God does not necessarily answer on our timetable. Our job is to prepare ourselves for Him, not to check our watches. He is the conductor, not us. Novenas taught Catholics to ask for an extended time for God’s favor or help, if it be His Will. What, in our contemporary set of spiritual practices, prepares the average Catholic for that?

So, I believe the tampering with Ascension undermines salvation history, warps Scripture, destroys Catholics’ sense of preparation for God’s action on God’s schedule, and does all that largely to acquiesce conveniently in an encroaching secularization. The 1999 decree should be scrapped and the Solemnity of the Ascension restored to the 40th day after Easter, Thursday. Bishops should explain why Catholics ought to be at Mass that day, not instead create canonical fictions to excuse them.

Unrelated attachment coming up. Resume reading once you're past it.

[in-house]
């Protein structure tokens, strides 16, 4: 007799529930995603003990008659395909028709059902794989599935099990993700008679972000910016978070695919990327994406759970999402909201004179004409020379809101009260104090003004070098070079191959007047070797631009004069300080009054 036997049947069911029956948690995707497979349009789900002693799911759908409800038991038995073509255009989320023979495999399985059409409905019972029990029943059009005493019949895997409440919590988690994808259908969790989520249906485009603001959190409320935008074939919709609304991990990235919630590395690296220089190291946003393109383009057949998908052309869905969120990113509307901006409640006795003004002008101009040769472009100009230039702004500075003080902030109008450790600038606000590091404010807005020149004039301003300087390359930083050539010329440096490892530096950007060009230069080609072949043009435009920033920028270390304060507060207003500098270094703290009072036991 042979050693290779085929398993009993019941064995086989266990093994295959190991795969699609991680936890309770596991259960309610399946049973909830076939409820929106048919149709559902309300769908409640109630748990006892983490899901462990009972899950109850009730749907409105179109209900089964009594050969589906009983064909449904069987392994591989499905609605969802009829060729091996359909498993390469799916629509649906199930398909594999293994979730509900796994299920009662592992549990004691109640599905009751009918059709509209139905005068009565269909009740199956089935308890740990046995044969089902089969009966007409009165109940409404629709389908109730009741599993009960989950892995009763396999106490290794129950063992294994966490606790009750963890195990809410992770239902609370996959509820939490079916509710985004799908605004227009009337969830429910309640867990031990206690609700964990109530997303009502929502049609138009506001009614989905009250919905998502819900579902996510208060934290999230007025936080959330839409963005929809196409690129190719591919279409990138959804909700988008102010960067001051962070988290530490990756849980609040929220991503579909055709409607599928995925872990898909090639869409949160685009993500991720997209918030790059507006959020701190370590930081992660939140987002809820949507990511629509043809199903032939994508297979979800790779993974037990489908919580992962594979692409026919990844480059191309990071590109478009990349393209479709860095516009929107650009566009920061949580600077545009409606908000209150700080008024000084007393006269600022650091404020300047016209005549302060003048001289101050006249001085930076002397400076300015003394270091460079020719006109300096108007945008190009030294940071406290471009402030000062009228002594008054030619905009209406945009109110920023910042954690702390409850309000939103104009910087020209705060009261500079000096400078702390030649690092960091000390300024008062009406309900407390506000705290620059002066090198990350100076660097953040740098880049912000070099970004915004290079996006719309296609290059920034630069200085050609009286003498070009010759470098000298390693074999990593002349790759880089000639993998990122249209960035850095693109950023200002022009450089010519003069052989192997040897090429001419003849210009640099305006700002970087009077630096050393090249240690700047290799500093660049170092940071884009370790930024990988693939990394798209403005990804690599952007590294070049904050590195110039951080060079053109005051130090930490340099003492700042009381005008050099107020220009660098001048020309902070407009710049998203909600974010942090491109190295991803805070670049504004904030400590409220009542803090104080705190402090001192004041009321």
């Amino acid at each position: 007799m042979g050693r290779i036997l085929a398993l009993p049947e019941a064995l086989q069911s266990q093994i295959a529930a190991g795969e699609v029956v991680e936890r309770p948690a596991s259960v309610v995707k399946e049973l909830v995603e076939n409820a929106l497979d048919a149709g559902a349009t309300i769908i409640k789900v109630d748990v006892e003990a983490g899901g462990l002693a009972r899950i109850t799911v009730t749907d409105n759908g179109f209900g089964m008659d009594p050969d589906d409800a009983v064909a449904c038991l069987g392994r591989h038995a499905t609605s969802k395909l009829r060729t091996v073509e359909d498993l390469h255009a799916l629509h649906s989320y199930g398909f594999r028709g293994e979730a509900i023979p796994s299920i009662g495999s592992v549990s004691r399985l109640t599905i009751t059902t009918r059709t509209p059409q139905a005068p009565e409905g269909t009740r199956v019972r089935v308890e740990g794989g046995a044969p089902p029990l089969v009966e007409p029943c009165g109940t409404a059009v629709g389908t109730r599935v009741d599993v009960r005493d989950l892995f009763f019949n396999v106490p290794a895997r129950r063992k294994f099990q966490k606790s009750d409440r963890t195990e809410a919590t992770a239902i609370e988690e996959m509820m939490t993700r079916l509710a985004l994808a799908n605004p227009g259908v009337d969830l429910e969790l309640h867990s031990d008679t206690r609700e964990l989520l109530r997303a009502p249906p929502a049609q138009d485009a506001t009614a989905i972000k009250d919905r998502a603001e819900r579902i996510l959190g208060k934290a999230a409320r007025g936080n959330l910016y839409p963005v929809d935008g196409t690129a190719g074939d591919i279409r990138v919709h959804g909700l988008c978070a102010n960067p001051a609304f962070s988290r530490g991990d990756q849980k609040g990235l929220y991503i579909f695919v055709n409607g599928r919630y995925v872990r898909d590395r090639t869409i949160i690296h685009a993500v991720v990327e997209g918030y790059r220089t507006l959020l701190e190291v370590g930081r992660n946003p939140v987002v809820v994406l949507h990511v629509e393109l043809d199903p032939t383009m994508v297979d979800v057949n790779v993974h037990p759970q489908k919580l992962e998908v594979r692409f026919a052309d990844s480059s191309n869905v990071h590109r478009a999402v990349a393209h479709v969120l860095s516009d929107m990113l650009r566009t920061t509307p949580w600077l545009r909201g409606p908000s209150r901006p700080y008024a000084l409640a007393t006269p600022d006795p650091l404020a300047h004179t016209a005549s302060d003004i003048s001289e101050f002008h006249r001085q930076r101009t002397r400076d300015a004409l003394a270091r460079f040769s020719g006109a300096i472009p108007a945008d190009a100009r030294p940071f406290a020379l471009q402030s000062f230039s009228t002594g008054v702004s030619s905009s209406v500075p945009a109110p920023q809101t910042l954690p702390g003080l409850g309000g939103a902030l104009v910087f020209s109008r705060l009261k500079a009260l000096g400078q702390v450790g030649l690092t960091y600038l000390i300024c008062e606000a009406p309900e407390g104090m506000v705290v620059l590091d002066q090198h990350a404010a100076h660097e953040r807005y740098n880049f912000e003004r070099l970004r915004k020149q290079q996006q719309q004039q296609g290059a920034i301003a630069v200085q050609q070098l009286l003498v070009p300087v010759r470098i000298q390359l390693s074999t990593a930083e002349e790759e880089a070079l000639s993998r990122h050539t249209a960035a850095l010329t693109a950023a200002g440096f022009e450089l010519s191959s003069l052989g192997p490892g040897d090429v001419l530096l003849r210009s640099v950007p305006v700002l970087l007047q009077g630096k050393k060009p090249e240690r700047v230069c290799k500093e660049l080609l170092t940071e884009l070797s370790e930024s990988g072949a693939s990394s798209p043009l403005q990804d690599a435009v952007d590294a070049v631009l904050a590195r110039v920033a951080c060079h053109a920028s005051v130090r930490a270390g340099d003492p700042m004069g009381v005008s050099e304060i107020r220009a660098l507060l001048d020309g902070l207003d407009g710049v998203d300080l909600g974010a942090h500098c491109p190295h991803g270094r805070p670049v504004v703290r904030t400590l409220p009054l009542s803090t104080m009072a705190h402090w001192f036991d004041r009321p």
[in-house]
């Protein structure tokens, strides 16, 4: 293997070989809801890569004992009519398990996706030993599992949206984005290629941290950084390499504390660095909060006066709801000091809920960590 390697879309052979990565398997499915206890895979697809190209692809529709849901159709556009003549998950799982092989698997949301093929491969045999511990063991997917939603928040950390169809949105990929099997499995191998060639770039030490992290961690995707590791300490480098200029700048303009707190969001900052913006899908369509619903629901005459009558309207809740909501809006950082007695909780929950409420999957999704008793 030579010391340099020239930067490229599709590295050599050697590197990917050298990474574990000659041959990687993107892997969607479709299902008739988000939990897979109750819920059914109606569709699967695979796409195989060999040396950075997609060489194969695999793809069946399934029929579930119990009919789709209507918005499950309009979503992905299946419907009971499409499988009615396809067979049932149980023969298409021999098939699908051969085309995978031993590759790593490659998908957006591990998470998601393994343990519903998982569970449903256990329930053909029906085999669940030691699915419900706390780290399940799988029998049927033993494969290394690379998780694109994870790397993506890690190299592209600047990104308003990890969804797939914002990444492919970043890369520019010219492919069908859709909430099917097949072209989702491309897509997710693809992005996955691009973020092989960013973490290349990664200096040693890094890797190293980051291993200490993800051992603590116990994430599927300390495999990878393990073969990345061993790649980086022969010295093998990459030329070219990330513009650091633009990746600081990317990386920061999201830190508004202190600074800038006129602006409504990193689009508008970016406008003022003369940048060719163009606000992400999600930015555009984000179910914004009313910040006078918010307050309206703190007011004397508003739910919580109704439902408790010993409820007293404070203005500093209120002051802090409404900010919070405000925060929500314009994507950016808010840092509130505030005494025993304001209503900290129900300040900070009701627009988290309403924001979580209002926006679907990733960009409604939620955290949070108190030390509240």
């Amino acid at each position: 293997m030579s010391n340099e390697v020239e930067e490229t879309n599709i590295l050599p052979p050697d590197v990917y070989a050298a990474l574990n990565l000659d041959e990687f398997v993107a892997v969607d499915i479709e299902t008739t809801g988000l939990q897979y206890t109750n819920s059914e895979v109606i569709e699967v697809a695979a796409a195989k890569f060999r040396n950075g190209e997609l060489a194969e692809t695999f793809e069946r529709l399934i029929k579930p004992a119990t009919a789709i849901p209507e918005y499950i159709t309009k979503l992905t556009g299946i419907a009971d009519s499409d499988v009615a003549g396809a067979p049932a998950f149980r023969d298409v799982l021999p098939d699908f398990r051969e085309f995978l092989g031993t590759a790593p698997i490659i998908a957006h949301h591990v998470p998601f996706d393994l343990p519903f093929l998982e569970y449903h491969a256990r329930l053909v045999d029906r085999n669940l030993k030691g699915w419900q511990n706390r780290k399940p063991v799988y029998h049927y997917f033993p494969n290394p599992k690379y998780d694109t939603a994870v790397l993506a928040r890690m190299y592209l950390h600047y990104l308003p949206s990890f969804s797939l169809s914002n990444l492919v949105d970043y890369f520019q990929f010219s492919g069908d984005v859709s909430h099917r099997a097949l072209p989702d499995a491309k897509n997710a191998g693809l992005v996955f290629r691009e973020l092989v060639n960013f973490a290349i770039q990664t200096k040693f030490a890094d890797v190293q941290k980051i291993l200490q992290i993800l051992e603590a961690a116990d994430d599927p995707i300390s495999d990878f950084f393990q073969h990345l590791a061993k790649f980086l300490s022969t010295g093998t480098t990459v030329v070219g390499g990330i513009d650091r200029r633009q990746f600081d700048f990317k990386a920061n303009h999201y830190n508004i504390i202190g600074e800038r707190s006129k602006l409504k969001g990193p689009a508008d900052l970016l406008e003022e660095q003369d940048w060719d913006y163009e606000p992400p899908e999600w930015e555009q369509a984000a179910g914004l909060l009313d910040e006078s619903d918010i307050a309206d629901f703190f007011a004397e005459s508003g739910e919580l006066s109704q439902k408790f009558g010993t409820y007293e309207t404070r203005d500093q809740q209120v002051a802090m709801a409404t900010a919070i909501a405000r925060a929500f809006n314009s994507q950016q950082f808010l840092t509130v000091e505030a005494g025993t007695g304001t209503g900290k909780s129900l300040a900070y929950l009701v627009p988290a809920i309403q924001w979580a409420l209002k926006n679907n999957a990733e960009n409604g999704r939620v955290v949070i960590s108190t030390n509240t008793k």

While they’re at it, they might eliminate the rest of their holy-day gallimaufry.


John M. Grondelski (Ph.D., Fordham) was former associate dean of the School of Theology, Seton Hall University, South Orange, New Jersey. All views expressed herein are exclusively his.